This Thanksgiving, whether you're cooking for a crowd or simply preparing a feast for one, there are some foods federal health officials warn aren't worth the risk when it comes to getting your gobble on. From E. coli to inspection issues in a number of popular holiday items, the Food and Drug Administration (FDA) and U.S. Department of Agriculture (USDA) recall list is a must-see before making your shopping list for your Thanksgiving meal.
Keep scrolling to see which foods you should think twice about before including them in your holiday recipes:
Romaine lettuce may add a fresh crunch to your Thanksgiving salad, but U.S. health officials are warning people not to eat that which was grown in Salinas, California due to an E. coli outbreak that has sickened 67 people since mid-September.
The Center for Disease Control and Prevention is urging people not to eat the vegetable if they are not sure where it was grown, whether it be a whole head, heart or pre-cut salad mix, including baby romaine, spring mix, and Caesar salad.
Raw pork products
More than 515,000 lbs. of raw pork products produced and distributed by Illinois business Morris Meat Packing have also been recalled recently, the U.S. Department of Agriculture’s Food Safety and Inspection Service (FSIS) announced last week.
The massive recall stemmed from the discovery that the raw, intact pork products were being produced without the being inspected and outside federal inspection hours, ranging from products produced between Nov. 15, 2017 and Nov. 9 of this year.
No reports of any illness or injury from the products has been made, but officials urge people to throw away any affected products they may have purchased or stored in their freezer, including pork loin, pork back ribs and pork chops. The full list of products can be found here.
Cottage cheese may pair nicely with some of your Thanksgiving recipes, but make sure you check the label before eating it! About 9,500 cases of Breakstone’s Cottage Cheese were recalled Monday, the FDA announced Monday, due to reports of loose pieces of red plastic ad metal making their way into the product.
Consumption of these pieces, the FDA warned, could cause injury to teeth, mouth, throat, stomach or intestine tissues if swallowed.
Healthy eaters should look closely at their organic soybeans before they prep for Thanksgiving this year, as Vitamin Cottage Natural Food Markets, Inc. announced on Nov. 13 that it was recalling Natural Grocers brand 2-pound Organic Soybeans because they could be tainted with mold.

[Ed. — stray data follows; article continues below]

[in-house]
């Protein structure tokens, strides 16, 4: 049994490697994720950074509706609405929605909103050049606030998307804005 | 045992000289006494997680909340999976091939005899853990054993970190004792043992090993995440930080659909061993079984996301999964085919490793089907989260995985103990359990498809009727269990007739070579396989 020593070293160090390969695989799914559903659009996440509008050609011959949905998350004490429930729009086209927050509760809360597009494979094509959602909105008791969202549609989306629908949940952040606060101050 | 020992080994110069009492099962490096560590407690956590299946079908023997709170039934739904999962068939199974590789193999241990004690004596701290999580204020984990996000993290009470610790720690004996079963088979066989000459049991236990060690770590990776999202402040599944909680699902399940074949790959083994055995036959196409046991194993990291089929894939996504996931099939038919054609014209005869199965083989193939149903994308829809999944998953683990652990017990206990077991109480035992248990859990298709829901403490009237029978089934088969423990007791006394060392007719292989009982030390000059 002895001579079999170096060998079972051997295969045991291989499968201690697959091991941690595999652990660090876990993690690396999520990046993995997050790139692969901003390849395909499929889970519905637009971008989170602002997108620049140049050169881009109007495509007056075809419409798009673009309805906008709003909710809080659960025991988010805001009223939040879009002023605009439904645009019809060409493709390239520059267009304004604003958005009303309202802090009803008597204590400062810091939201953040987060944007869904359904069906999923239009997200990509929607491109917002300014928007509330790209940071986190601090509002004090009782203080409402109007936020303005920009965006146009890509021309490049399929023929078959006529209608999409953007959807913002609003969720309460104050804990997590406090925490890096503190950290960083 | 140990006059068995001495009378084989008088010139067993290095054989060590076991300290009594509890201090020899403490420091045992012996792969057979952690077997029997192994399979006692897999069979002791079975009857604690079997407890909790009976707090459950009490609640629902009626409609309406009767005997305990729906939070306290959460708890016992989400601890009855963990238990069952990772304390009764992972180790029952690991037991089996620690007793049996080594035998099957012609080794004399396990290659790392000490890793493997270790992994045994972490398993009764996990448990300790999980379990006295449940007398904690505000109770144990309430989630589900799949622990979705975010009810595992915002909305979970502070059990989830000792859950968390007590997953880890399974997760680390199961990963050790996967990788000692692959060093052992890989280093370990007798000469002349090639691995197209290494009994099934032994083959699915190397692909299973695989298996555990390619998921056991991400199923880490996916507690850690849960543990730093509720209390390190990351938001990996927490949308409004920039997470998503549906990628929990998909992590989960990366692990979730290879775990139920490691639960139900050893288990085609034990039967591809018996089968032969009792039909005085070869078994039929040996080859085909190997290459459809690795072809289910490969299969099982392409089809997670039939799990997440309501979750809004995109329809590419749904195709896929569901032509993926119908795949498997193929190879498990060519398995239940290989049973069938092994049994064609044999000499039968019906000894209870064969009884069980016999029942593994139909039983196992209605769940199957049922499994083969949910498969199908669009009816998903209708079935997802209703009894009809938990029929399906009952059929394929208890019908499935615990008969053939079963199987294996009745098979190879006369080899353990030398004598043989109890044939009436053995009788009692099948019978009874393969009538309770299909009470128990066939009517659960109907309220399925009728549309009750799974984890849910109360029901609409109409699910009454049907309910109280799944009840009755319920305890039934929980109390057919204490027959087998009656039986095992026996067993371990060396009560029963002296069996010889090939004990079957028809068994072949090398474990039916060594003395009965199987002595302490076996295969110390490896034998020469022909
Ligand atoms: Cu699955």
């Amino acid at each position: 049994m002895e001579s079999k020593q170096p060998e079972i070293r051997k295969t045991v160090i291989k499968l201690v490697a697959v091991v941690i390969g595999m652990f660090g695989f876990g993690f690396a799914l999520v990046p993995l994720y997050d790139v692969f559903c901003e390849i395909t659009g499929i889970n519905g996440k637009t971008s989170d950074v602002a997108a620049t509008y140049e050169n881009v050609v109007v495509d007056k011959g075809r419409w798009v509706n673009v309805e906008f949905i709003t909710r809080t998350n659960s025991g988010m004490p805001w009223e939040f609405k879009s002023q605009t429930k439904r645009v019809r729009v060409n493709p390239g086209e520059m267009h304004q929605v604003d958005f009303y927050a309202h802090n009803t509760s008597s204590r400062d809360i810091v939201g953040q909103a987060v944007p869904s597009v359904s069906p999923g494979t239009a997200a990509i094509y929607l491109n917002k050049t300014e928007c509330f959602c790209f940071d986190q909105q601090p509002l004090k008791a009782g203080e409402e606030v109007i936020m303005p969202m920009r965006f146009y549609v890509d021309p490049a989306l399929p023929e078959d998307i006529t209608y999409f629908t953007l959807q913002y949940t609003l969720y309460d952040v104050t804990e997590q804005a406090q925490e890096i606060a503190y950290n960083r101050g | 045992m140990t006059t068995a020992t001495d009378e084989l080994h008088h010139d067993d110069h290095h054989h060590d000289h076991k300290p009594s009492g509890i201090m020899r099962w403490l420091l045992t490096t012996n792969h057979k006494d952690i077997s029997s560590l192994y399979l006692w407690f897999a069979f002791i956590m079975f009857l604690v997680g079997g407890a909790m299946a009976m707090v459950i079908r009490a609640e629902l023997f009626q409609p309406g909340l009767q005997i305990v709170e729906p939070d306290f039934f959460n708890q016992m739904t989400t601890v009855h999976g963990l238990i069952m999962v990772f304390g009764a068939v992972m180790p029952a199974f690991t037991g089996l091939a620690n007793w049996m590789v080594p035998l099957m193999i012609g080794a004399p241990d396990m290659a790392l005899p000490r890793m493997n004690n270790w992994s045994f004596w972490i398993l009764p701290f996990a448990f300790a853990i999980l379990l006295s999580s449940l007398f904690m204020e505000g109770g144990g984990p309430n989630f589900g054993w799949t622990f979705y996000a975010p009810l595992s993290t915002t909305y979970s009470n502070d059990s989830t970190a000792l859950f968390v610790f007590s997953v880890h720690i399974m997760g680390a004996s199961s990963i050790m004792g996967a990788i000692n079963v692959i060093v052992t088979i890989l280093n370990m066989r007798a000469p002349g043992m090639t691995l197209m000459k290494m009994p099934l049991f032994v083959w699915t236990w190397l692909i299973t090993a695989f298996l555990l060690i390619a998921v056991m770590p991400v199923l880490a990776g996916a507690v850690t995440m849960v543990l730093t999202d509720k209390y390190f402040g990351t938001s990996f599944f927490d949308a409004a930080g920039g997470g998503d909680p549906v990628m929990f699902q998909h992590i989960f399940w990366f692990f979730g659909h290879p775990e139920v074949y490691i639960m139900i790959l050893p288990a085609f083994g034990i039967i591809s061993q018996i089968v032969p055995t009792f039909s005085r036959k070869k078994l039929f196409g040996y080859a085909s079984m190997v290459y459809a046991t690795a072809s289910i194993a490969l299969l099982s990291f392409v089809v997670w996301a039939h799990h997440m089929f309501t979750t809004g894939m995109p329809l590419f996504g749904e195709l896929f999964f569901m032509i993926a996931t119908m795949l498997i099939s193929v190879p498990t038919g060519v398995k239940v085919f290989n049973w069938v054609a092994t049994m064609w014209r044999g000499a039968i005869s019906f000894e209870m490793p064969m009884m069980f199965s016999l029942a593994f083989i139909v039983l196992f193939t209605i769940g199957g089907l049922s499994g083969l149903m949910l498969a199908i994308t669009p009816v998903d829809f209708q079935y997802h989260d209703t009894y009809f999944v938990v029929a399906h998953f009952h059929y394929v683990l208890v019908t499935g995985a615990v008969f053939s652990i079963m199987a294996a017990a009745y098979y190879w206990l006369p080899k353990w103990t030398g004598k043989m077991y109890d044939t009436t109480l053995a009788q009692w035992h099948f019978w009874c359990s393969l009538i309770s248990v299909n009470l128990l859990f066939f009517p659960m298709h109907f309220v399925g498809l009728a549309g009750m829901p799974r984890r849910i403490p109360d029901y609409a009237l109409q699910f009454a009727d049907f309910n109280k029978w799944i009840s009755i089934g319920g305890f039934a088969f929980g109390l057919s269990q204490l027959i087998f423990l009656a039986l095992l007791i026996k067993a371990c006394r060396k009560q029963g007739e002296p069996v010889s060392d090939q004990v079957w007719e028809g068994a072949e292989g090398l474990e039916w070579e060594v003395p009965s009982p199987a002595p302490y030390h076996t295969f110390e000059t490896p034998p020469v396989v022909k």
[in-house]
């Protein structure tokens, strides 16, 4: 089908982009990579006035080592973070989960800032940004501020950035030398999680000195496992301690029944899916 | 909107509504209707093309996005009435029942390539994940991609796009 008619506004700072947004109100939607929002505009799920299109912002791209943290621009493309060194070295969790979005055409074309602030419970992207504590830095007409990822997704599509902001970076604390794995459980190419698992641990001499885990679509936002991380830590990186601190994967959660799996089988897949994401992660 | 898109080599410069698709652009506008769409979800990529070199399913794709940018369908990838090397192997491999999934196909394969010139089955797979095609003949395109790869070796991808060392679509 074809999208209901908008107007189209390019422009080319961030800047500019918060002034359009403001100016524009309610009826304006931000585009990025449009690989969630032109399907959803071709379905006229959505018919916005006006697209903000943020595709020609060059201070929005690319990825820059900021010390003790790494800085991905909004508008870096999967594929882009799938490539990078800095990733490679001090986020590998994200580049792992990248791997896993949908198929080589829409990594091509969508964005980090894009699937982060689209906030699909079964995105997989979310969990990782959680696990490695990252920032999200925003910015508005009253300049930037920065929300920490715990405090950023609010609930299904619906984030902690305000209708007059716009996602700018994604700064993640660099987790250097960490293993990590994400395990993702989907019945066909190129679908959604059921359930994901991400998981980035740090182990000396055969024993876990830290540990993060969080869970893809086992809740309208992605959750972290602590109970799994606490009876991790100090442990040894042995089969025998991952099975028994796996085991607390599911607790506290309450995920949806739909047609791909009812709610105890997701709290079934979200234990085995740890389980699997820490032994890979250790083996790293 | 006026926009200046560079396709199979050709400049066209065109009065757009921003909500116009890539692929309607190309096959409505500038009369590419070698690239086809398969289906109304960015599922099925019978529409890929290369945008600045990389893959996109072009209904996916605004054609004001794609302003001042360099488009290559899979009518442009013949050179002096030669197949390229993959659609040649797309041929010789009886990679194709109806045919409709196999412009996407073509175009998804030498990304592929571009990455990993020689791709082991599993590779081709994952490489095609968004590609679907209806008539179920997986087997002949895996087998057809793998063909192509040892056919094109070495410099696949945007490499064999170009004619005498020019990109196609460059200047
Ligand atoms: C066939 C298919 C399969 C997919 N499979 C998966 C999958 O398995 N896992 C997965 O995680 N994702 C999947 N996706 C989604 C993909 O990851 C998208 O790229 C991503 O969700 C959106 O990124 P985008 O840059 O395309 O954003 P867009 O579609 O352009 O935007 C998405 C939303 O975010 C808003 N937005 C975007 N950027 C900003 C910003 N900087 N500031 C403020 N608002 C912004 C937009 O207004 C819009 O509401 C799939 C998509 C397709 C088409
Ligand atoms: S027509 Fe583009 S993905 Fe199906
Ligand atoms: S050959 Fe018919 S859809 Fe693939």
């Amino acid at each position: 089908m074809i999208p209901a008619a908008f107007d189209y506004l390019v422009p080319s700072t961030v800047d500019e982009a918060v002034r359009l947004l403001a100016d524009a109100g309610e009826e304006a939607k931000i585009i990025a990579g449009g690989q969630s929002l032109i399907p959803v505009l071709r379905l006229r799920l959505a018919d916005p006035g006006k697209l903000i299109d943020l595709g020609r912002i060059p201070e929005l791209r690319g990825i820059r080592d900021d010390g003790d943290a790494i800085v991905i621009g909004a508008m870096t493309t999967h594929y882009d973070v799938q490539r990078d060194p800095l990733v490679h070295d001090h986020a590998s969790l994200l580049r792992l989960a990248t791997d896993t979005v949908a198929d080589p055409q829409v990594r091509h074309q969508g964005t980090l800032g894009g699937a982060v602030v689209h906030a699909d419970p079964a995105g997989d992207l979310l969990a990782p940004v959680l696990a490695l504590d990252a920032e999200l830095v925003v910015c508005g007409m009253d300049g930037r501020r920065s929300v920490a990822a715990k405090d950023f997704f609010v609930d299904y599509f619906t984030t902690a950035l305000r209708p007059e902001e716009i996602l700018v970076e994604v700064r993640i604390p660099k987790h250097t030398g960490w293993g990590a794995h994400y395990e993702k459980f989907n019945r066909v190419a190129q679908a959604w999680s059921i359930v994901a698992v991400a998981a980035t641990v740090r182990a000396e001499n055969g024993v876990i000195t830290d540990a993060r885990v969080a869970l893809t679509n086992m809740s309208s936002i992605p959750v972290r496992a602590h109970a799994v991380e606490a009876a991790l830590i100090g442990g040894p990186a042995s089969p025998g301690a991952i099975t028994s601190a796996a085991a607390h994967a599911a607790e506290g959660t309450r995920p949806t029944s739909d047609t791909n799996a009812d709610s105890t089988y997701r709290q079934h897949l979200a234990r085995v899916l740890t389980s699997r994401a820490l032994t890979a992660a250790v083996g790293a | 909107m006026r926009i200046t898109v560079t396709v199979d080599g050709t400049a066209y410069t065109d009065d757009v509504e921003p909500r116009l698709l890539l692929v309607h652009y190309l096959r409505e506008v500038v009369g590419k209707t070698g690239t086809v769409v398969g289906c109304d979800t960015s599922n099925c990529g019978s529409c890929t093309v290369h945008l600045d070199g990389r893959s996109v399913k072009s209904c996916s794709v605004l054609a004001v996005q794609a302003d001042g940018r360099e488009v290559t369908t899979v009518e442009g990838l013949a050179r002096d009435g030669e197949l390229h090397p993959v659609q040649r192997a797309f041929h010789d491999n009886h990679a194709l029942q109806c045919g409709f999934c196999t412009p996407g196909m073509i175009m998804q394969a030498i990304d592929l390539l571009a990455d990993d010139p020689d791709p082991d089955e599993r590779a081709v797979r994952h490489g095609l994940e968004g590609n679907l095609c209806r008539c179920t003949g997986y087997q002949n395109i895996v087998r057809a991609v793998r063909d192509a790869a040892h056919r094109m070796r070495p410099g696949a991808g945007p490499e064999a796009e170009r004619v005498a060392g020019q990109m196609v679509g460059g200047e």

The affected product, which was discovered during routine testing by the company, is packaged in 2-lb. plastic bags with the company's logo. Only products bearing 19-168 and 19-205 in the lower left-hand corner as the packed-on dates are affected
The recalled product was distributed to 154 Natural Grocers’ stores located in Arkansas, Arizona, Colorado, Iowa, Idaho, Kansas, Louisiana, Minnesota, Missouri, Montana, Nebraska, Nevada, New Mexico, North Dakota, Oklahoma, Oregon, Texas, Utah, Washington and Wyoming. For a full list of affected stores, click here.
Looking for some pre-dinner snacking? Make sure you check the packaging of your Cheese Nips before you chow down after the FDA announced Nov. 20 that a limited quantity of the 11-ounce boxes of the cheesy snacks were being recalled due to the potential presence of "small food-grade yellow plastic pieces" that broke off from a dough scraper and was incorporated into the production.
Mondelēz Global LLC first became aware of this issue with the Cheese Nips when the plastic pieces were noticed on the manufacturing equipment, though there have been no reported injuries or illnesses to this date. Only a limited number of the products are affected by the recall, with details on the specific packages available here.
Fresh blackberries might be divine in a Thanksgiving pie, but people need to be careful about the source of the berry after a multistate hepatitis A outbreak in Indiana, Michigan, Minnesota, Nebraska, and Wisconsin that the FDA and CDC have linked to the grocery store Fresh Thyme Farmers Market.
As of Nov. 15, 14 people had been confirmed to have fallen ill from their consumption of fresh blackberries from Fresh Thyme in those five states, but the FDA is warning people in the 11 states served by the same distribution center — Iowa, Illinois, Indiana, Kentucky, Michigan, Missouri, Minnesota, Nebraska, Ohio, Pennsylvania and Wisconsin — not to eat fresh blackberries if purchased between Sept. 9 and Sept. 30 from Fresh Thyme Farmers Market stores.
Ground beef could also be questionable this holiday season after the FSIS and CDC announced on Nov. 15 that more than 34,000 lbs. of the product produced by Hanford, California's Central Valley Meat Co., Inc. may be contaminated with Salmonella Dublin.
Salmonella Dublin has already been reported as infecting 11 people in seven states, hospitalizing one person and killing a California resident. The recalled beef was produced on July 23, 2019, and shipped to various retail locations in California. The CDC warns it is labeled as as Stater Bros Ground Beef brand with the establishment number “EST. 6063A.” A full list of affected labels can be seen here.
Keeping these recalls in mind, you should be in for a happy and healthy Thanksgiving!
Photo credit: Jay L. Clendenin/Los Angeles Times via Getty Images